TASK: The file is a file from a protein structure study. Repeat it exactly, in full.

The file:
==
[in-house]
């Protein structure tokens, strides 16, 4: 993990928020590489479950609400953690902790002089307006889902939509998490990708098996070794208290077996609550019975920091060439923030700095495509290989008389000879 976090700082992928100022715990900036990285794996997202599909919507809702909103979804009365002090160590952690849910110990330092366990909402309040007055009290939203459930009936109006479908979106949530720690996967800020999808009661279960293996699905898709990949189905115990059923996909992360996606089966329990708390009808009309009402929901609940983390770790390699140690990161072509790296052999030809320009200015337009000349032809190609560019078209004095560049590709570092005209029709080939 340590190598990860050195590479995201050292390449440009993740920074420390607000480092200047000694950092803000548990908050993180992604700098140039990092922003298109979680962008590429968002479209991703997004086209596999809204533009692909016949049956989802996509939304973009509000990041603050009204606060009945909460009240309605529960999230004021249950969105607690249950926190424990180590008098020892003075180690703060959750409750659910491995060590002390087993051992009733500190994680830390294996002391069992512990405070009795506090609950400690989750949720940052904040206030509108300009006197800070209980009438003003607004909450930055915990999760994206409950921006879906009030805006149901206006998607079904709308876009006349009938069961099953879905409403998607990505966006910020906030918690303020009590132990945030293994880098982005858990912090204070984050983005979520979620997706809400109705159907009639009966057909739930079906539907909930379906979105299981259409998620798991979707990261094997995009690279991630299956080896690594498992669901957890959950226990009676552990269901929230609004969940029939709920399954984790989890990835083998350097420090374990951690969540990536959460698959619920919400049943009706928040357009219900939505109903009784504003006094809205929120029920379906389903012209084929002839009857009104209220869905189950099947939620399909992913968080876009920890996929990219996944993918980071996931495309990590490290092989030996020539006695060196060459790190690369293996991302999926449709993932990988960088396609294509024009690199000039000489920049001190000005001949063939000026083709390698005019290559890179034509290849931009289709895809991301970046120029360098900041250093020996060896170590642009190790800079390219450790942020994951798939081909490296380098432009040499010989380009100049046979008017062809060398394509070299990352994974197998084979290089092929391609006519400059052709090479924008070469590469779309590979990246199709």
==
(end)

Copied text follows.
[in-house]
């Protein structure tokens, strides 16, 4: 993990928020590489479950609400953690902790002089307006889902939509998490990708098996070794208290077996609550019975920091060439923030700095495509290989008389000879 976090700082992928100022715990900036990285794996997202599909919507809702909103979804009365002090160590952690849910110990330092366990909402309040007055009290939203459930009936109006479908979106949530720690996967800020999808009661279960293996699905898709990949189905115990059923996909992360996606089966329990708390009808009309009402929901609940983390770790390699140690990161072509790296052999030809320009200015337009000349032809190609560019078209004095560049590709570092005209029709080939 340590190598990860050195590479995201050292390449440009993740920074420390607000480092200047000694950092803000548990908050993180992604700098140039990092922003298109979680962008590429968002479209991703997004086209596999809204533009692909016949049956989802996509939304973009509000990041603050009204606060009945909460009240309605529960999230004021249950969105607690249950926190424990180590008098020892003075180690703060959750409750659910491995060590002390087993051992009733500190994680830390294996002391069992512990405070009795506090609950400690989750949720940052904040206030509108300009006197800070209980009438003003607004909450930055915990999760994206409950921006879906009030805006149901206006998607079904709308876009006349009938069961099953879905409403998607990505966006910020906030918690303020009590132990945030293994880098982005858990912090204070984050983005979520979620997706809400109705159907009639009966057909739930079906539907909930379906979105299981259409998620798991979707990261094997995009690279991630299956080896690594498992669901957890959950226990009676552990269901929230609004969940029939709920399954984790989890990835083998350097420090374990951690969540990536959460698959619920919400049943009706928040357009219900939505109903009784504003006094809205929120029920379906389903012209084929002839009857009104209220869905189950099947939620399909992913968080876009920890996929990219996944993918980071996931495309990590490290092989030996020539006695060196060459790190690369293996991302999926449709993932990988960088396609294509024009690199000039000489920049001190000005001949063939000026083709390698005019290559890179034509290849931009289709895809991301970046120029360098900041250093020996060896170590642009190790800079390219450790942020994951798939081909490296380098432009040499010989380009100049046979008017062809060398394509070299990352994974197998084979290089092929391609006519400059052709090479924008070469590469779309590979990246199709």